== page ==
• We sparked the inventive, creative minds of 3,966 children through hands-on workshops, challenges and exhibits at the YMCA’s Thingamajig Invention Convention. This STEM-focused festival is now in its 20th year.
  • 60 DC teenagers, ages 18-21, fostered interview skills and enriching work experiences in our Summer Youth Employment Program. This six-week program is in partnership with the DC Department of Employment Services.

Healthy Living

Healthy living is at the heart of a life well lived. Yet with today’s demands on our time, it’s not getting any easier. At the Y, our goal is to make the healthy choice the easy choice for every child and adult. With our caring staff and progressive programs, we are delivering positive change.

Healthy Living

Spotlight Story

Offering a Loyal Helping Hand

I had been heavy my whole life and didn’t care much about my health… until my dad was diagnosed with Parkinson’s Disease. He was very overweight when he got sick, so his symptoms were much worse than others. I was 33 years old and I decided I need to take control of my life. Yet if I knew how to get healthy on my own, I would’ve done it by now. I knew I needed help for something this important. I walked into the Y, and found a boot camp class that meets every Monday and Wednesday morning. It took me 10 minutes to walk up the stairs to the 7th floor studio. I walked in, was immediately daunted and walked back out. Two flights down the stairs, I turned back around. From then on, I kept getting up and going in. Everyone in the class was much more in shape than I, but they took the time to help me, especially the instructor Ryan. I started working out two days a week in boot camp and one on my own. Ryan even offered me a free personal training session. The Y was so supportive and unintimidating.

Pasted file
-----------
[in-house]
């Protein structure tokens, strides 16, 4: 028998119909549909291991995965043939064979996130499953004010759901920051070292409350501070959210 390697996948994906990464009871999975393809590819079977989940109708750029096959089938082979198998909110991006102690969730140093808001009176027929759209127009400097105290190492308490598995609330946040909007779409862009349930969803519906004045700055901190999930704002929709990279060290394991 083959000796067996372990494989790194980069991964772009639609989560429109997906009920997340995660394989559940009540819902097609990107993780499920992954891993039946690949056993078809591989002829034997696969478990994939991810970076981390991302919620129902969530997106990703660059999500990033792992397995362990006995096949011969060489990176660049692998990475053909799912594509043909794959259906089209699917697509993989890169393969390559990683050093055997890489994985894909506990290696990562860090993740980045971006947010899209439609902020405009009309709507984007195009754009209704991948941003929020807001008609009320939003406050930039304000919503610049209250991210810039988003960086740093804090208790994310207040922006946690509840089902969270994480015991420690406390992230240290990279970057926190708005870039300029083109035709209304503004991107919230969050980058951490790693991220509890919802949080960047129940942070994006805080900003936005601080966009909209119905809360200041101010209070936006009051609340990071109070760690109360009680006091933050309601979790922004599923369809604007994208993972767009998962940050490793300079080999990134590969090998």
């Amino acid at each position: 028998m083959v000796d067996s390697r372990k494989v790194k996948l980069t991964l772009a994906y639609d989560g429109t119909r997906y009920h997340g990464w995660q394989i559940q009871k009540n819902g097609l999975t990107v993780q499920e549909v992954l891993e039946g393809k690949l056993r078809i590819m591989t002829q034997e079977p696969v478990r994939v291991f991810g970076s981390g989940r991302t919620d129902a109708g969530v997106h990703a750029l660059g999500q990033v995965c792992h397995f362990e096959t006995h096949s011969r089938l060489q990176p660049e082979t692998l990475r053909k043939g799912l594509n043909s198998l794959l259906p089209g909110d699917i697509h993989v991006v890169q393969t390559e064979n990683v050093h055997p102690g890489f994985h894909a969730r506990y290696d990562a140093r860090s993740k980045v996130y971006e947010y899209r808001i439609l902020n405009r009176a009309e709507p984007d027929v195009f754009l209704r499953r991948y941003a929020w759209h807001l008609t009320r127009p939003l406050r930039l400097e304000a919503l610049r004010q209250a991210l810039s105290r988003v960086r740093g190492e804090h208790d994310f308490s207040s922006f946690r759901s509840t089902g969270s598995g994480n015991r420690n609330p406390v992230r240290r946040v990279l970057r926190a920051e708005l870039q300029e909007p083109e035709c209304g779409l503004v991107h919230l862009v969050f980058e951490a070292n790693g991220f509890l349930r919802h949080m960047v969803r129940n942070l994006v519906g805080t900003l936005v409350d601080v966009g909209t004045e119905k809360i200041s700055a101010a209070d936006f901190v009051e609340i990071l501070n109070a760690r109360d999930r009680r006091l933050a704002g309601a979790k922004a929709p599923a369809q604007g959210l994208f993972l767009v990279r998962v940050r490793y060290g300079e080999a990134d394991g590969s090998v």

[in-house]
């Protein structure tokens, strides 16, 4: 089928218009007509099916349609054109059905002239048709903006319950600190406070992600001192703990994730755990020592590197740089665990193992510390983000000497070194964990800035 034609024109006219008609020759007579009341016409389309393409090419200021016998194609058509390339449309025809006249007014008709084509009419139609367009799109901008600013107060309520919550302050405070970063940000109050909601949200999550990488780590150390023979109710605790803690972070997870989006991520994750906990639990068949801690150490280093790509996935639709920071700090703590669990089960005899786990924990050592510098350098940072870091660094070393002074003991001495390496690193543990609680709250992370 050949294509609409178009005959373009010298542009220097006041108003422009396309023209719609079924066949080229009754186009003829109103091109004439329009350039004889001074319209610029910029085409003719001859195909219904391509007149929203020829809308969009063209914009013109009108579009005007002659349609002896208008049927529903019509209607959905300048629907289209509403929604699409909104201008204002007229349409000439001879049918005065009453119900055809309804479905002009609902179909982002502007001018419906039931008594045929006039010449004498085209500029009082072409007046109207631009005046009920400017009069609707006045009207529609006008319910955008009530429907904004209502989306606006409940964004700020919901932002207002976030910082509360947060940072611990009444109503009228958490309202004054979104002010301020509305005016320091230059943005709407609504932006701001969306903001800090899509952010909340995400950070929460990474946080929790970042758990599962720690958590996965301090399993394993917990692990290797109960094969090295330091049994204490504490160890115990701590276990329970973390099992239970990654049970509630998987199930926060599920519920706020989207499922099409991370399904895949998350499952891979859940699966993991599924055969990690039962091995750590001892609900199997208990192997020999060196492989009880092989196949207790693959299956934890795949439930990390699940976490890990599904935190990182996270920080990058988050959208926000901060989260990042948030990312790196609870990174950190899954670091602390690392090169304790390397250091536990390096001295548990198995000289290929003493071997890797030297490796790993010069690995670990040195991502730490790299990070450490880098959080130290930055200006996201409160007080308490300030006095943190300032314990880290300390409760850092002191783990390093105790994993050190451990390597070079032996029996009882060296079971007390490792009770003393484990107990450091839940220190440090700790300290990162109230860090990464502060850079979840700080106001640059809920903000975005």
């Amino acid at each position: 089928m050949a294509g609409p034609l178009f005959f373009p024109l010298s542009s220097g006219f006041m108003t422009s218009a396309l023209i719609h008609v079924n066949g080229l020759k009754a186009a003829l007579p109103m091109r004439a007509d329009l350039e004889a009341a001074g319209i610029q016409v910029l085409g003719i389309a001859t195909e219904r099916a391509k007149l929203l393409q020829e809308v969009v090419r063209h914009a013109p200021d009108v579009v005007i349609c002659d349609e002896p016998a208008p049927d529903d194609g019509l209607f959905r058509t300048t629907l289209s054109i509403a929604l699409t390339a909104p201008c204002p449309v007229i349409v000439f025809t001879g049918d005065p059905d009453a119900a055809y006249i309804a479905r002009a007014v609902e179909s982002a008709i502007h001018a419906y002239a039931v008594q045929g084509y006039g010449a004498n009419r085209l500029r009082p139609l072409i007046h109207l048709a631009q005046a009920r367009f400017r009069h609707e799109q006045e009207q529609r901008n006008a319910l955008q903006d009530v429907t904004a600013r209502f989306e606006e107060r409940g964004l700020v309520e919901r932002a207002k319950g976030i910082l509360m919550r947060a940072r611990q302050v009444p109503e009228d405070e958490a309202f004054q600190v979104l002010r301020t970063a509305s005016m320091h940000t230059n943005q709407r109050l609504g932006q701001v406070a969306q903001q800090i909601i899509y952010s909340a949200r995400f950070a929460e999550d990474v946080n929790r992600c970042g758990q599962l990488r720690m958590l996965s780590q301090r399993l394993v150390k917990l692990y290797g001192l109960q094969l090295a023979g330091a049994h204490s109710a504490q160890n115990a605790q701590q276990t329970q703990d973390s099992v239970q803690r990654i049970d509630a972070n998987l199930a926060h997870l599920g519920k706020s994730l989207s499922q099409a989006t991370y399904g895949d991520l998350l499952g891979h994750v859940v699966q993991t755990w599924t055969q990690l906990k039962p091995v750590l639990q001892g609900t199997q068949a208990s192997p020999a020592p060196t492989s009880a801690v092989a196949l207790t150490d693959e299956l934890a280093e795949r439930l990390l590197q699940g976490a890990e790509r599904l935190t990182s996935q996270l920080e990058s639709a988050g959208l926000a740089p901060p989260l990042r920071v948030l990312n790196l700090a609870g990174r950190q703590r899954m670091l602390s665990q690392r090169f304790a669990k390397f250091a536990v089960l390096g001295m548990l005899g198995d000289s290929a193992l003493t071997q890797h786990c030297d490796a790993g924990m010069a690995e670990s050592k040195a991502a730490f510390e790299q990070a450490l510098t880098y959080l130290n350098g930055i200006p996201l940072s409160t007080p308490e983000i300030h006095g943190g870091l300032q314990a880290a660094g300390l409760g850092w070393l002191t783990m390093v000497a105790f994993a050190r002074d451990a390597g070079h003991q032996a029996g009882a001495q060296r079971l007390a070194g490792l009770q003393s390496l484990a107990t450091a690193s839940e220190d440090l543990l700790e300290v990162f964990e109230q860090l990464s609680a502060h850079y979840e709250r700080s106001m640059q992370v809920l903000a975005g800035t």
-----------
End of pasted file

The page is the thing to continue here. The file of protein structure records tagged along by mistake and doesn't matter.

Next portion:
I’m the person who’s responsible for my health, and Ryan is now a close second. My eating is better, my health is better and my blood pressure dropped. By October 2013, I had lost 80 pounds and started running for fun. Ryan was so invested in my success that he came out to my first Army 10-Miler to encourage and track me from the sidelines. In April 15, 2013, when I started going to the Y, I could barely run a mile. Just eleven months later, I finished my first marathon.

John Hagner, Member of YMCA National Capital

How can you help yourself and others live better?

Healthy Living


Getting More Out of Life

The Y is a leading voice on health and well-being issues—and a leader in fighting chronic disease. Here’s how we empowered people to lead fuller, healthier and more connected lives in 2013.

  • 3,538 seniors got fit, social and smart in our Fit & Well Seniors program. This free program supports DC’s growing senior population, many of whom are widowed, living on a modest income, and have limited access to activities.
  • New exercise programs were launched to keep our 65,926 members’ minds and bodies strong including Aerial Yoga, Cooking Classes, Krav Maga, Tabata and Y-Fit.